NIKE- The Side Not Seen In Stores

By, Austin R. Hagaman

The human race is an unfair and stupid competition.
A lot of the runners don't even get decent sneakers or clean drinking water.
Some people are born with a massive head start, every possible help along the
way and still the referees seem to be on their side. It's not surprising some people
have given up competing altogether and gone to sit in the grandstand, eat junk food and shout abuse.
What we need in this race is a
lot more streakers.

Just Do It Nike

Nike, Inc. is the leading manufacturer of sporting apparel and shoes in the world. They sponsor a slew of prominent athletes and sports teams, as well as clothe the everyday person. Their logo, the swoosh, is advertised everywhere and has become a respected sign of a quality brand. What the consumer does not see when buying the product in stores is what goes on behind the scenes in the Nike industry. Everywhere in the world there are people who consistently wear the Nike brand not ever questioning who or how the product was made. They pay high prices, sometimes over 200 dollars, for sneakers that cost pennies to make, a working wage of around 2 dollars an hour. Simply stated, Nike controls sweatshops in third world countries to take advantage of loose labor laws and maximize profits. According to Church and United Nation teachings, Nike is committing a grave crime. While it can be argued that the capitalist system that runs America is to blame for Nike’s actions, it can also be argued that paying workers a just living wage is a moral obligation for all people under any system. All men and women are born with the same rights to an honest and healthy lifestyle and this opportunity is not given to the sweatshop workers around the world. Nike’s abuse of men and women in unfortunate situations is a world crime that needs to be addressed and stopped. Nike exploits its workers, pays them unjust wages and fails to treat them with basic human dignity. As the leading brand in its field, Nike is responsible for leading the way in creating an honest free-market-Just Do It Nike.

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Social Analysis- Capitalism, Sweatshops, and Nike's Involvement

When it comes to capitalism it is hard for a company not to use sweatshops if they are available. In his book, “When Corporations Rule the World”, David Korent proclaims that Capitalism can be expressed as, “He who has the gold rules” (Korten 1995, 312). Hefair-trade.jpg states that a capitalist economy is made up of private owners of capital who essentially do anything they can to rise above the other. From capitalism grew the “consumer culture”, which started when big companies wanted to maximize the demand for their product. The transformation into consumerism successfully turned a culture surrounding religion-the United States culture before consumerism-into a culture engrossed with material goods (Korten 1995, 150). The companies, while still under the small and local characteristics of Adam Smith’s ideal world, became experts at creating demand for their products. The growing desire to create this demand gave birth to marketing in management. The government then became a supporter of consumerism in order to maintain a healthy employment rate, because consumerism led to the dependence of wage employment. The endorsement by the government caused consumerism to spread exponentially in the United States, causing advertising to grow rapidly, turning local companies into national companies, eventually leading to global companies as technology advanced (Korent 1995, 151).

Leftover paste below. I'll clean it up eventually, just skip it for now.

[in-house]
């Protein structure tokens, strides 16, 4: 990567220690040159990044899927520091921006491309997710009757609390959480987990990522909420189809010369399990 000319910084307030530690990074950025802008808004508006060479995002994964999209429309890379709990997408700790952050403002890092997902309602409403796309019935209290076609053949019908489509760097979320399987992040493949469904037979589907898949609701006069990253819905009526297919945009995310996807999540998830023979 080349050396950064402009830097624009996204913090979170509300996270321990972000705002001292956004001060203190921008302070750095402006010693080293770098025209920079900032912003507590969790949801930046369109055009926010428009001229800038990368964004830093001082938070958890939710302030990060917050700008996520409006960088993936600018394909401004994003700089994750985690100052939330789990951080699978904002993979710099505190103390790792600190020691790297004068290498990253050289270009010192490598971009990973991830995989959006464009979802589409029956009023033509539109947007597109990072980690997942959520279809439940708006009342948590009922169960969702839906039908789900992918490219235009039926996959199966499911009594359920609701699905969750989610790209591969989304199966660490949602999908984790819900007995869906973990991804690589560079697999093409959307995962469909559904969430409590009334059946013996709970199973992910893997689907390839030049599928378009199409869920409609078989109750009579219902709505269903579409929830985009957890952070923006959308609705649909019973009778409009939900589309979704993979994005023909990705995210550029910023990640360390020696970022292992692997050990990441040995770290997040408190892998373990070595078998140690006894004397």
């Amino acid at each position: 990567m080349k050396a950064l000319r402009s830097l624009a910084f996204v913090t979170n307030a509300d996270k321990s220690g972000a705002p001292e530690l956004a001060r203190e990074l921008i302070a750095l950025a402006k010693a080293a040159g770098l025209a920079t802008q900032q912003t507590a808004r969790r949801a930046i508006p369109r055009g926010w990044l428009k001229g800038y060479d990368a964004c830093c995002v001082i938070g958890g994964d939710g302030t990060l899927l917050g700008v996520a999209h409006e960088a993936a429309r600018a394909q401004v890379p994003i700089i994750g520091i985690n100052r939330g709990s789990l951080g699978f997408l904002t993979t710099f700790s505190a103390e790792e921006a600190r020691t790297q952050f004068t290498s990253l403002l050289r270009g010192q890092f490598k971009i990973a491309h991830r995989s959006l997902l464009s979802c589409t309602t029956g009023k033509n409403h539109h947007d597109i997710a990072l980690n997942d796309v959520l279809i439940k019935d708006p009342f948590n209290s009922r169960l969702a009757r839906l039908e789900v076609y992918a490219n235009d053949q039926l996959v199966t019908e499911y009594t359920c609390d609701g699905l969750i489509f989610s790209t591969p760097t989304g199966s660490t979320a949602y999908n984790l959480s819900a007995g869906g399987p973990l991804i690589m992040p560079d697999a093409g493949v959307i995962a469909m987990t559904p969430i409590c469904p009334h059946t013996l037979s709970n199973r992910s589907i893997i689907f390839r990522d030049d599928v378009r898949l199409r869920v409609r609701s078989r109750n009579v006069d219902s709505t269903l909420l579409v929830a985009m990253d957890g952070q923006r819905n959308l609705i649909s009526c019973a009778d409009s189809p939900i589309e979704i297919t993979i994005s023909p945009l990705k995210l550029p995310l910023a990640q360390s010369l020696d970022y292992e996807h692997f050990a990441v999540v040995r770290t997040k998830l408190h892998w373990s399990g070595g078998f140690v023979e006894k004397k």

Korent also explains that the competitive nature of capitalism created the globalization of companies-the integration of companies around the world usually through trade to maximize profits. Globalization created a vast jump in competition in the markets which turned “localities against one another in a self destructive competition for economic survival” (Korent 1995, 269). William Cavanaugh explains in his book, “Being Consumed”, that fair-trade became a measure to regulate globalization, it treats the “distant neighbor” not as just labor but as a person (Cavanuagh 2008, 88). He explains that fair-trade, the way it is now, is not really fair and that the only way to make it fair is to make it a market that “truly and fully” lets free transactions take place (Cavanaugh 2008, X). By this he means that fair-trade would encompass a worker making shoes for a certain wage, if both sides agree on the wage; but if the worker does not have the proper information about the job or a44_nike_sweatshop.jpggrees to the terms only out of desperation then the fair-trade is not really fair. In reality it is a company taking advantage of the desperation of a person (Hartman, Arnold, Wokutch 2003, 4).
Nike practices globalization and attempts to practice fair-trade. The company produces its products through subcontractors who run sweatshops in third world countries, such as Indonesia. According to the book “Rising Above Sweatshops”, on May 12, 1998 Phil Knight, Chairman and CEO of Nike, gave a speech on “New Labor Initiatives”. The book proclaims that Nike committed to, in the speech, many changes that would take place in its sweatshops such as: increasing the minimum age to 18 in footwear factories and 16 in all other “light-manufacturing” factories; creating personal exposure limits and a standard for indoor air quality; funding open forums and research to aid in the discovery of better business practices; educating its workers to high school levels; increasing support for its loan programs; creating monitor programs, and releasing the results to the public (Hartman, Arnold, Wokutch 2003, 183-184).